Stories of Honor: The Story of the Spoon

Published: Sep. 17, 2022 at 7:46 AM EDT
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The third Friday of September is National POW/MIA Recognition Day, a day to remember prisoners of war and nearly 82,000 Americans still missing in action. In recognition of their sacrifice, NewsSource8′s Brian Bouchard brings us the story of a former prisoner of war from the County.

“My father was pretty much a happy go lucky man, he enjoyed everything in life”

Though Dennis Berube never experienced the horror’s of being a prisoner of war, he, as well as members of the Caribou VFW, recall the story of his father, George Berube.

“He was in two different wars, he was a WWII vet and then passionately rejoined the military and went off to Korea where he became a PoW and was wounded.” says Roger Felix – Commander, Caribou VFW

“For him it took a long time for him to actually come out and talk about it. I know the day that he got captured they were overrun by Chinese, it was like 20 to 1 or some ungodly odds. He ended up spending right at two years in the camp and they did whatever they could to survive.”

Berube went on to explain how his father and fellow PoW’s would use fishing line and a hook to steal chickens in the middle of the night from his captors because they were only provided with a small amount of insect laden rice for food each day.

“He made this spoon, in their combat boots they had steel support arches in them, so he made that spoon out of that so he could make it easier to eat his rice and he shared that spoon with his commrades”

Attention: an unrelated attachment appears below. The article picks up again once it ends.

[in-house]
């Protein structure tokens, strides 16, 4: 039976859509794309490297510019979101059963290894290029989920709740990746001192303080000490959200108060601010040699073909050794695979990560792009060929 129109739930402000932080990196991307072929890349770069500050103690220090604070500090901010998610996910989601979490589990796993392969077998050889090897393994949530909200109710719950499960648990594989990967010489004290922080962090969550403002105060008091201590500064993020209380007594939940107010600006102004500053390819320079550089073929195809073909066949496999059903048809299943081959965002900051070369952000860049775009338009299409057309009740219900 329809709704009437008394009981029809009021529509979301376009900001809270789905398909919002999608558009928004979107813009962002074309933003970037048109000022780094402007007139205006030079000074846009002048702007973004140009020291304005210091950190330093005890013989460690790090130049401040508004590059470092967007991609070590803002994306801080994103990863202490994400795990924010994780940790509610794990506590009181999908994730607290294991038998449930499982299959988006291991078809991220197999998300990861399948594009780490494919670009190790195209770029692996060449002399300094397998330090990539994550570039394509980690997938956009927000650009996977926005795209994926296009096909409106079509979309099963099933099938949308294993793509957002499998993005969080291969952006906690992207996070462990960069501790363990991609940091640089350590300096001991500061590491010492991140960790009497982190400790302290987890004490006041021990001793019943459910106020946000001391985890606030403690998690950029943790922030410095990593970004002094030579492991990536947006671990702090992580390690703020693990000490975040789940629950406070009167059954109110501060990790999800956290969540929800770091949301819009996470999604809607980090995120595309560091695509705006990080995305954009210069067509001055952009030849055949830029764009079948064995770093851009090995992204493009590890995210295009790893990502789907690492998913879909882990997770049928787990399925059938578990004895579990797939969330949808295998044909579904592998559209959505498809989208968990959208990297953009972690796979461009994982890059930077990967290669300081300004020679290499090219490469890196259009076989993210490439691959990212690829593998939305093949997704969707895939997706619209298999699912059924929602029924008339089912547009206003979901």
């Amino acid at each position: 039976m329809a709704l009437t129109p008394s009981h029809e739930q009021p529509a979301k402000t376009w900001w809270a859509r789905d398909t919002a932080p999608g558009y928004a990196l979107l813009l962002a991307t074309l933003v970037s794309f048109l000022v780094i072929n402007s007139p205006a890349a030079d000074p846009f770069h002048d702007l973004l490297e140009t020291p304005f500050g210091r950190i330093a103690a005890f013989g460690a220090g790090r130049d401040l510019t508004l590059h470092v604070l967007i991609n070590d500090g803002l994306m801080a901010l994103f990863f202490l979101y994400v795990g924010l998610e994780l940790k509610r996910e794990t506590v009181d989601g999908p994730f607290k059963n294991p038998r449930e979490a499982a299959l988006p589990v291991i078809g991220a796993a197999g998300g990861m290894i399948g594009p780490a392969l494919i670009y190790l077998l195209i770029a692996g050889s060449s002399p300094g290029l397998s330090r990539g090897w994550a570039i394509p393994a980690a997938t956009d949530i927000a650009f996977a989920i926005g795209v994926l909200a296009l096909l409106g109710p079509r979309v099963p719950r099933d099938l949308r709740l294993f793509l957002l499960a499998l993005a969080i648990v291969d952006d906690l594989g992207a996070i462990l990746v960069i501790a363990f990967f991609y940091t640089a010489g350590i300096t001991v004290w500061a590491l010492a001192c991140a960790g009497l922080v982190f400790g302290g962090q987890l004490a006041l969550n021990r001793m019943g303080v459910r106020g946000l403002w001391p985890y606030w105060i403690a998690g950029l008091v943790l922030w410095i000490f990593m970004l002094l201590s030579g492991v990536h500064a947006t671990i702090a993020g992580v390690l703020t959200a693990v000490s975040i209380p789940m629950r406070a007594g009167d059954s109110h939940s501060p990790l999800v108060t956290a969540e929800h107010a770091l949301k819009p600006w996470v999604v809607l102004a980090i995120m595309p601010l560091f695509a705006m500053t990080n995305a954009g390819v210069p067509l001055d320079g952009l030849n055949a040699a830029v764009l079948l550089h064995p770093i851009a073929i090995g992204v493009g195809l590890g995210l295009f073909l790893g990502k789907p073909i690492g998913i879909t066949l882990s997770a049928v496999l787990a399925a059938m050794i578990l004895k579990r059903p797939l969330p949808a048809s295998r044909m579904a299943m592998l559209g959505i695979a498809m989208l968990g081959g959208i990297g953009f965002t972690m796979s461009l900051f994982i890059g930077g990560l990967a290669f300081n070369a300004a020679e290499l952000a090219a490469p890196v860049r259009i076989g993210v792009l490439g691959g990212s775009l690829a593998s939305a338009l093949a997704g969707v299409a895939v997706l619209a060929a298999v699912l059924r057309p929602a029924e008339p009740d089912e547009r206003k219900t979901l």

And so the Story of the Spoon was born. Berube’s Military Decorations, along with the famous spoon are prominently displayed at the Caribou VFW. Berube made the spoon in secret, shaping it over the course of many pain staking hours, and having to conceal the spoon from his captors both on and in his person throughout the 2 years he was held captive. In addition to being held captive, they also forced the prisoners on brutal death marches, forcing them to dig their own graves as a form of psychological warfare.

“I weighed 154 pounds when I went in and I weighed 91 pounds when I came out” says George Berube in archive footage recounting his time as a prisoner of war to WAGM in response to the 1999 capture of 3 soldiers in Yugoslavia.

Berube was freed with the signing of the Armistice that ended the war in 1953. Despite what he endured, a newspaper article covering his return home stated that he “considered reenlistment”

“Any POW/MIA day or any day that we’re honoring veterans, remember that we’re also honoring the families, we’re honoring anyone that remembers those people and we want to make sure that no one ever forgets them.” says Felix.

“They’re out there fighting for our freedom, and he would do it all over again.” says Berube.

“If they called me up, I’d gladly go” says George Berube in archive footage, reacting to the Terrorist Attacks of September 11th, 2001.

George Berube passed away in 2012 at the age of 87.

Brian Bouchard, NewsSource8